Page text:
Humans can be zoonotically infected with SFVs from NHPs. While it has been reported that there are people co-infected with SFV and HIV or HTLV-1, there are almost no data about whether SFV infection of humans can exacerbate other viral infections. Overall, more studies in natural settings and of human zoonotic FV co-infections would be important to understand whether FVs contribute to the pathogenicity of other microorganisms. One example of a FV pathogenic effect on hosts is in RM, using lab-adapted strains of a lentivirus, SIV. In the future, it will be important to see whether HIV pathogenesis is worse in humans co-infected with SFV. It is also possible that in humans, FV infections could exacerbate other viral infections such as HTLV-1, HBV, or even CMV or other herpesviruses. The understanding of how SFVs affect other human viruses is important, given the potential use of FV vectors for gene therapy to treat human diseases.

Author Contributions

S.M.M. and M.L.L. both contributed to the writing of this review article.


We would like to acknowledge Delia Pinto-Santini for helpful comments on the manuscript and Magdalena Materniak-Kornas for sharing unpublished data. We also would like to thank the Fred Hutchinson Cancer Research C for financial support.

Conflicts of Interest

The authors declare no conflict of interest. The funders had no role in the writing of the manuscript, or in the decision to publish the article.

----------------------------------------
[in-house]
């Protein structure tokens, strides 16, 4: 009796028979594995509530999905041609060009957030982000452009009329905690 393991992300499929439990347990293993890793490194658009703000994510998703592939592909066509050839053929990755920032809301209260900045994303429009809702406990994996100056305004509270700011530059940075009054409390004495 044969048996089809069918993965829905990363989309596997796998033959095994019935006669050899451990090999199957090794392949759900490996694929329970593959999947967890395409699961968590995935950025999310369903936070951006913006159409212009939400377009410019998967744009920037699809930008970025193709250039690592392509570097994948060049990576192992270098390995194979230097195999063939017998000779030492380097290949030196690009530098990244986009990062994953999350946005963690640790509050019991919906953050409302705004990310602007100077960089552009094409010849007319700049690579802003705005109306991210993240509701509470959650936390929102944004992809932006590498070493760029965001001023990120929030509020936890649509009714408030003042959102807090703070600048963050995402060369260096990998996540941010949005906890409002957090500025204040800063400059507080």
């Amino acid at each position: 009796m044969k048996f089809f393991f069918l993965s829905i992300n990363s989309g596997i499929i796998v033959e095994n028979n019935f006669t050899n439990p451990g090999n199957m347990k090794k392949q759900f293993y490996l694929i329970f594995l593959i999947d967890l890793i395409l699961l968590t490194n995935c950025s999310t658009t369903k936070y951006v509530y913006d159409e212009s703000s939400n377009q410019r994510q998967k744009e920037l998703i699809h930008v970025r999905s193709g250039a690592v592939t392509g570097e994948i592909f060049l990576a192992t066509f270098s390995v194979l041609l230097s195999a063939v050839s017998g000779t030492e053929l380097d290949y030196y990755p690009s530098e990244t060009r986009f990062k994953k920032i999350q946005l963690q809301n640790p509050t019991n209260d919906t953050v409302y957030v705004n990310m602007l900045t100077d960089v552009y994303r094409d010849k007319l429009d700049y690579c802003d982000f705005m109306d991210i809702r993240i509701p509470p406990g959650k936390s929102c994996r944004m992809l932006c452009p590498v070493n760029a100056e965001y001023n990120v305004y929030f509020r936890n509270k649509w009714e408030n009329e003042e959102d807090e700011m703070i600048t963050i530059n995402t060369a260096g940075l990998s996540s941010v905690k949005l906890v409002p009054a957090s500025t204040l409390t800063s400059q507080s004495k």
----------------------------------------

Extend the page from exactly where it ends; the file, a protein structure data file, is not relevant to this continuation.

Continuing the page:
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Table 1. Foamy virus (FV) and retrovirus co-infections: their effects on the host.
Table 1. Foamy virus (FV) and retrovirus co-infections: their effects on the host.
Co-Infecting Retrovirus GenusHost SpeciesEffects on FVEffects of FVReferences
Simian Immunodeficiency Virus (SIV)LentivirusMacaca mulatta (rhesus macaque)FV replication expanded to the jejunum Increased SIV RNA loads in the blood [25]
Decreased survival and greater CD4+ T cell loss[26]
Simian T cell-Lymphotropic Virus (STLV-1)DeltaretrovirusPapio anubis (baboon) FV proviral load increased in the peripheral blood, but not in salivaNot determined[27]
Feline Leukemia Virus (FeLV)GammaretrovirusFelis catus (domestic cat)Higher FFV DNA loads in PBMC correlated with increased FeLV viremia and disease progression Not determined[28]
FFV DNA in the oral cavity was detected in more cats with progressive FeLV disease compared to regressive FeLV disease[19]